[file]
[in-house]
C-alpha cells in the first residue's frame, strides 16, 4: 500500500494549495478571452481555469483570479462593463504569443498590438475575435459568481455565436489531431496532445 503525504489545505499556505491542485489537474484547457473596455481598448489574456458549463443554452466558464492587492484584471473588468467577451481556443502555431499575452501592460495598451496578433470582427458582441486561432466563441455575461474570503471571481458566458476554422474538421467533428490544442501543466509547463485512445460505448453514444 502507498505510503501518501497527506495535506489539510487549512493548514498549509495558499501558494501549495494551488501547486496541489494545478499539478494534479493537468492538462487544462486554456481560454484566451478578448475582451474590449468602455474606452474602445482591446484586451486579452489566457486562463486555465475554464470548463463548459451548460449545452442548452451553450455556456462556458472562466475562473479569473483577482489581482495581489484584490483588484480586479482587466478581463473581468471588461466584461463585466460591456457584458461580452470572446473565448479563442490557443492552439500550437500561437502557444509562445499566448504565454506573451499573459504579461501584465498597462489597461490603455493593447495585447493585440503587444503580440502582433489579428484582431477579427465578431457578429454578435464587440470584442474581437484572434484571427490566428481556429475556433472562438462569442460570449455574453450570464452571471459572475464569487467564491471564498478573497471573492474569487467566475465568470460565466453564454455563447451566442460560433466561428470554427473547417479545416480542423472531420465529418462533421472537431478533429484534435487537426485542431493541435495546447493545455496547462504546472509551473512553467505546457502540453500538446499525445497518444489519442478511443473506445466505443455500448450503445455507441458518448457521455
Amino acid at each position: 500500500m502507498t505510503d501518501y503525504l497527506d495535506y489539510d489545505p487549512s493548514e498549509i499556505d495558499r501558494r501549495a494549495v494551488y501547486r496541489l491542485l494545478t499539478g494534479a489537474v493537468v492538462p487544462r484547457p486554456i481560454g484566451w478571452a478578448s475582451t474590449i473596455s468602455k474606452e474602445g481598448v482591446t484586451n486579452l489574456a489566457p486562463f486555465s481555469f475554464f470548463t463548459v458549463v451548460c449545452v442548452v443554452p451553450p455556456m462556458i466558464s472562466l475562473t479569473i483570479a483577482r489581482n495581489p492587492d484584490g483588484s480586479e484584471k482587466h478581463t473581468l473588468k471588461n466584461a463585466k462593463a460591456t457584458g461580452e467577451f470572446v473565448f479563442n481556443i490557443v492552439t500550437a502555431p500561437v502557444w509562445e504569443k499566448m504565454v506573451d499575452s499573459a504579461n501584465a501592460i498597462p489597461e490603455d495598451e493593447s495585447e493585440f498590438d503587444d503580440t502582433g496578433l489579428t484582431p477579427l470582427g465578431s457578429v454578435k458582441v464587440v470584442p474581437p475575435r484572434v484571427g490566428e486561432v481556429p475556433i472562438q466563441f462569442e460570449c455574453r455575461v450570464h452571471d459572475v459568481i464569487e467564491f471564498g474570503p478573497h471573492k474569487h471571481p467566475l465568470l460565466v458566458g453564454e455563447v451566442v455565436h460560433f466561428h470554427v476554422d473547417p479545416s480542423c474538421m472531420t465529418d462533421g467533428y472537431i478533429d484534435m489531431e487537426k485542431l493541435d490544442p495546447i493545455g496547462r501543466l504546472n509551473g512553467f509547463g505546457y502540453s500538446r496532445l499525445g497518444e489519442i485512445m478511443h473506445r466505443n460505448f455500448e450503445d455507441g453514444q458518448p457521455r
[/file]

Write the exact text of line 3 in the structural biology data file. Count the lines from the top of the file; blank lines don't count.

Amino acid at each position: 500500500m502507498t505510503d501518501y503525504l497527506d495535506y489539510d489545505p487549512s493548514e498549509i499556505d495558499r501558494r501549495a494549495v494551488y501547486r496541489l491542485l494545478t499539478g494534479a489537474v493537468v492538462p487544462r484547457p486554456i481560454g484566451w478571452a478578448s475582451t474590449i473596455s468602455k474606452e474602445g481598448v482591446t484586451n486579452l489574456a489566457p486562463f486555465s481555469f475554464f470548463t463548459v458549463v451548460c449545452v442548452v443554452p451553450p455556456m462556458i466558464s472562466l475562473t479569473i483570479a483577482r489581482n495581489p492587492d484584490g483588484s480586479e484584471k482587466h478581463t473581468l473588468k471588461n466584461a463585466k462593463a460591456t457584458g461580452e467577451f470572446v473565448f479563442n481556443i490557443v492552439t500550437a502555431p500561437v502557444w509562445e504569443k499566448m504565454v506573451d499575452s499573459a504579461n501584465a501592460i498597462p489597461e490603455d495598451e493593447s495585447e493585440f498590438d503587444d503580440t502582433g496578433l489579428t484582431p477579427l470582427g465578431s457578429v454578435k458582441v464587440v470584442p474581437p475575435r484572434v484571427g490566428e486561432v481556429p475556433i472562438q466563441f462569442e460570449c455574453r455575461v450570464h452571471d459572475v459568481i464569487e467564491f471564498g474570503p478573497h471573492k474569487h471571481p467566475l465568470l460565466v458566458g453564454e455563447v451566442v455565436h460560433f466561428h470554427v476554422d473547417p479545416s480542423c474538421m472531420t465529418d462533421g467533428y472537431i478533429d484534435m489531431e487537426k485542431l493541435d490544442p495546447i493545455g496547462r501543466l504546472n509551473g512553467f509547463g505546457y502540453s500538446r496532445l499525445g497518444e489519442i485512445m478511443h473506445r466505443n460505448f455500448e450503445d455507441g453514444q458518448p457521455r